Geoff Cameron played professional soccer for 90 minutes on Sunday, just as he has done for the better part of the last five years.
His performance earned him “man of the match” honors, joining the many such awards he has won in recent years.
The only difference is that he was playing for Stoke City in England’s Premier League. The work he put in for the Potters — against slick-passing Arsenal of all teams – would have fooled many into thinking he’s played at that level for years. Well, he has played at that level for years. What changed was the setting.
The 27-year-old made his Premier League debut on Sunday. He started in place of the suspended Dean Whitehead in the midfield, maintained possession when called upon to do so and made life difficult for the Arsenal players with his robust presence in front of the defense. He also delivered long throws into the Arsenal penalty area, which is a staple of the Stoke attack. The game ended in a scoreless draw, and the Attleboro, Mass., native fit right into the Stoke City team and style of play.
Any questions about Cameron’s ability to cut it on the big stage were answered on Sunday, but those that have followed his career from New England to Old England probably weren’t asking them in the first place. He has met challenges, overcome setbacks and managed to improve at every level of the game. His path to Stoke City was fraught with pitfalls — the same ones that have sunk other players. But Cameron has something about him that sets him apart from other players, and his debut was just rewards for a lifetime of effort.
Cameron played for two high schools (Attelboro High School and Providence Country Day School) and two universities (University of West Virginia and the University of Rhode Island) as an amateur. Rather than disrupt his progress, those moves put him in an environment in which he could thrive and showcase his talent. Playing for the Rhode Island Stingrays and URI Rams prepared him for the different world that is the professional game.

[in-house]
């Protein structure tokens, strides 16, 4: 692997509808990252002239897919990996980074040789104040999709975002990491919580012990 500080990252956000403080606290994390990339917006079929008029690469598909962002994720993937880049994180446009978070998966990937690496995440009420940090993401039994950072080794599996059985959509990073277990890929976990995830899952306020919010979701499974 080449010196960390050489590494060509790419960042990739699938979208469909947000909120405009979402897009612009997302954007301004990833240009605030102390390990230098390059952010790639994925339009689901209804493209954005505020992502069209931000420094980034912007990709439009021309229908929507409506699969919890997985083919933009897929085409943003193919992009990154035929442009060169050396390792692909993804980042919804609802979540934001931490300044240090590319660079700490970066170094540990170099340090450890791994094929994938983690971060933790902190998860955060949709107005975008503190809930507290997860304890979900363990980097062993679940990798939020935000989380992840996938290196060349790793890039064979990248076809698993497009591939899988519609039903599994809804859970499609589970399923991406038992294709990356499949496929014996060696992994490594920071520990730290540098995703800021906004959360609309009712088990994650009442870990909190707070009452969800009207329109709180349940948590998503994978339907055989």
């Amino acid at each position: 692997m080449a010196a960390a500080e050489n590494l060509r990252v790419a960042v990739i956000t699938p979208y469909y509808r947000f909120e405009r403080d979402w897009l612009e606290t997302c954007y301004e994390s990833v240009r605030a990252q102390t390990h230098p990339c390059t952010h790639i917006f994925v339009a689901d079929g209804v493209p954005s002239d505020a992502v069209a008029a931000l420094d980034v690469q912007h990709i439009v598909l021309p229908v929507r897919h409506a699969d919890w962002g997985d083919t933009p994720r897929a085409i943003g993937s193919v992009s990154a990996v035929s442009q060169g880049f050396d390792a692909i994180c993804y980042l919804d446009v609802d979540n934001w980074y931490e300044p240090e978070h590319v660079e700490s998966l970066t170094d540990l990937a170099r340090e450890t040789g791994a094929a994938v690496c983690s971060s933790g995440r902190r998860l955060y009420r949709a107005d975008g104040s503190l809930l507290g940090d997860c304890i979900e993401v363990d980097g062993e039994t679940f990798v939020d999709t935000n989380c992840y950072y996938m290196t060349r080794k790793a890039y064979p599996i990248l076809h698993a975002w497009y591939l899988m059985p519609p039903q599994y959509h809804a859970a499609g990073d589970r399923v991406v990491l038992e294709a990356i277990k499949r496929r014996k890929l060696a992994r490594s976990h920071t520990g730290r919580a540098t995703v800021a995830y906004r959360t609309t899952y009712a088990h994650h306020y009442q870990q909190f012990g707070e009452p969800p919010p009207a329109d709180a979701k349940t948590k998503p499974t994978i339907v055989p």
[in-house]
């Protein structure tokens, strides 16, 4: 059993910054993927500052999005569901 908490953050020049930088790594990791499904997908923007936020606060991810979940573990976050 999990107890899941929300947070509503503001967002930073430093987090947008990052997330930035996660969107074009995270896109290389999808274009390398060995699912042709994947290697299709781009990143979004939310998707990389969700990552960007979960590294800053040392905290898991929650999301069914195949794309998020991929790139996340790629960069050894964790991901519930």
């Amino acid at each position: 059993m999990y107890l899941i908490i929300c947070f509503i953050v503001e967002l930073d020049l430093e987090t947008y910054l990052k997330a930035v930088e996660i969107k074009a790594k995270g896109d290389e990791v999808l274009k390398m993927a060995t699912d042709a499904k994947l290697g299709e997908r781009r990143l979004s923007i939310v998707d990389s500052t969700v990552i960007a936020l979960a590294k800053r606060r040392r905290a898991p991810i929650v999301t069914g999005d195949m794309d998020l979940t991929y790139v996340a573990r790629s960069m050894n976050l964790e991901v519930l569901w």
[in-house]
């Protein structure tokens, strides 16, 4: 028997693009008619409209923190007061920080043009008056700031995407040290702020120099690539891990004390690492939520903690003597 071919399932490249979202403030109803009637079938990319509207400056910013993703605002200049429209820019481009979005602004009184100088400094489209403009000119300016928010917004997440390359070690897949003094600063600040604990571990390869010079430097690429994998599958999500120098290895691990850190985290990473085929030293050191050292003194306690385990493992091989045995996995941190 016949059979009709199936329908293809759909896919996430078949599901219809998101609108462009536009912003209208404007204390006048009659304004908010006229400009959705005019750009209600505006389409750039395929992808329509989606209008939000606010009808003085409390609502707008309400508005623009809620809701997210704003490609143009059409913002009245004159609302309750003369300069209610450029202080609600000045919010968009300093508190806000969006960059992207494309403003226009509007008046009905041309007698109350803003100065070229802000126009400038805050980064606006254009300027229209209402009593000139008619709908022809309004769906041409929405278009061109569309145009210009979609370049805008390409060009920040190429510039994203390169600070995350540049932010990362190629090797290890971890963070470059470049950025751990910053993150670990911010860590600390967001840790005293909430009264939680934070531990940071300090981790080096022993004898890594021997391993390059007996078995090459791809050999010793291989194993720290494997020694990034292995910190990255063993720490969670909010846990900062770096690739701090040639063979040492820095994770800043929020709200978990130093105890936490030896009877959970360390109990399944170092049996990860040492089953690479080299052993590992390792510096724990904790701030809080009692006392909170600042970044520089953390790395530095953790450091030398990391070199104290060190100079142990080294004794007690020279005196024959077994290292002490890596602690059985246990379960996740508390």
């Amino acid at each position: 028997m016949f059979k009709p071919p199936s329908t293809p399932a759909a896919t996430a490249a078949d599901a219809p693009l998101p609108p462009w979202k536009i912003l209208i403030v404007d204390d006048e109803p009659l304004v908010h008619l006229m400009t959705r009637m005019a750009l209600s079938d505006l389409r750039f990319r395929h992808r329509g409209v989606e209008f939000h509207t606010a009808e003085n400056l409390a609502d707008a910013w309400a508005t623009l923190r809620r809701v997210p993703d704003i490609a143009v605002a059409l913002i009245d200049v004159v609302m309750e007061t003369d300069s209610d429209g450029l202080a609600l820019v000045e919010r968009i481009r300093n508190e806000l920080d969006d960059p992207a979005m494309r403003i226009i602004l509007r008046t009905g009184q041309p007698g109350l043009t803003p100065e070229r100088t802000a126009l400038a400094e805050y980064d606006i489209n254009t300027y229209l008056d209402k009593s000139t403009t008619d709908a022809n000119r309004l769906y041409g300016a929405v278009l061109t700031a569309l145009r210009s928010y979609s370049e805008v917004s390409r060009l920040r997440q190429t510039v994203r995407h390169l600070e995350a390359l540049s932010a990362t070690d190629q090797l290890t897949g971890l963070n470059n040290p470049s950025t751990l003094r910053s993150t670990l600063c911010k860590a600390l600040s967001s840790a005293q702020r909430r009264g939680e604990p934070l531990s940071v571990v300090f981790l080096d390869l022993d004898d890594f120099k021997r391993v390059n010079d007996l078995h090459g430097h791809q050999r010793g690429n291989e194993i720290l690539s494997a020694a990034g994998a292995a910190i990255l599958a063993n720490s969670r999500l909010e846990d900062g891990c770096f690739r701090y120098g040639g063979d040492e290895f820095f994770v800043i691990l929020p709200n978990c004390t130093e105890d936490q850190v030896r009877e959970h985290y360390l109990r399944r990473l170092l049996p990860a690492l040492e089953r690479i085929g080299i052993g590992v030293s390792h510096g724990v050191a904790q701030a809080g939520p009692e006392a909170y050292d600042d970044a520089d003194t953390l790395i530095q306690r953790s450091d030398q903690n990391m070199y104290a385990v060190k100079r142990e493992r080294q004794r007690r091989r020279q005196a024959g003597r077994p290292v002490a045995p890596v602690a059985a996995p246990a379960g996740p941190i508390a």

His transition from amateur to professional player showed a certain drive and focus that sets him apart from most other players. Cameron was drafted by the Houston Dynamo in the 3rd round of the 2008 MLS Superdraft. To put that in perspective, know that the present-day Superdraft only has two rounds, and only a handful of the 41 players drafted ahead of him are still in the league.
In preseason, Cameron won a spot in on the Dynamo roster as it was coming off back-to-back championships. He worked his way into the lineup, appearing in 23 regular season games in his rookie year. His second year in Houston saw him become an automatic starter and join the ranks of the MLS elite. He was a finalist for the 2009 Defender of the Year award and earned “Best 11” recognition from the league.
Cameron would retain his status as one of the top MLS players throughout his time in the league. He suffered a serious knee injury that probably cost him a place on the United States’ 2010 FIFA World Cup team, but that setback didn’t stop his progress.
He was a regular for club and country when Stoke City offered MLS $1 million (£650,000) to buy him in July. The league reportedly valued the Dynamo star at $3 million (£1.9 million), and it looked like the deal would fall through. Stoke is entering a period of austerity and MLS was playing hardball. Eventually the two sides agreed on a fee of a round $2.7 million (£1.7 million), and Cameron was set to make his dream move.
The only problem was that he hadn’t played enough international soccer to qualify for a permit to work in the United Kingdom. He was only awarded one after an appeals board ruled in his favor in early August. A visa wasn’t finalized in time for him to play in Stoke’s first game of the season, but the time wasn’t a total loss. His standout performance in defense helped the U.S. to a historic victory over Mexico on August 15.
Cameron finally moved to England late last week. He didn’t arrive in time to practice with his new team ahead of the Arsenal game, but that didn’t matter. Stoke manager Tony Pulis spent more on Cameron than any other player this summer, and did so because he was sure that the player has what it takes to succeed in England. Cameron hasn’t done that just yet, but he’s sure off to a good start. It’s nothing new for the tall kid from Attleboro. He’s been doing it for years.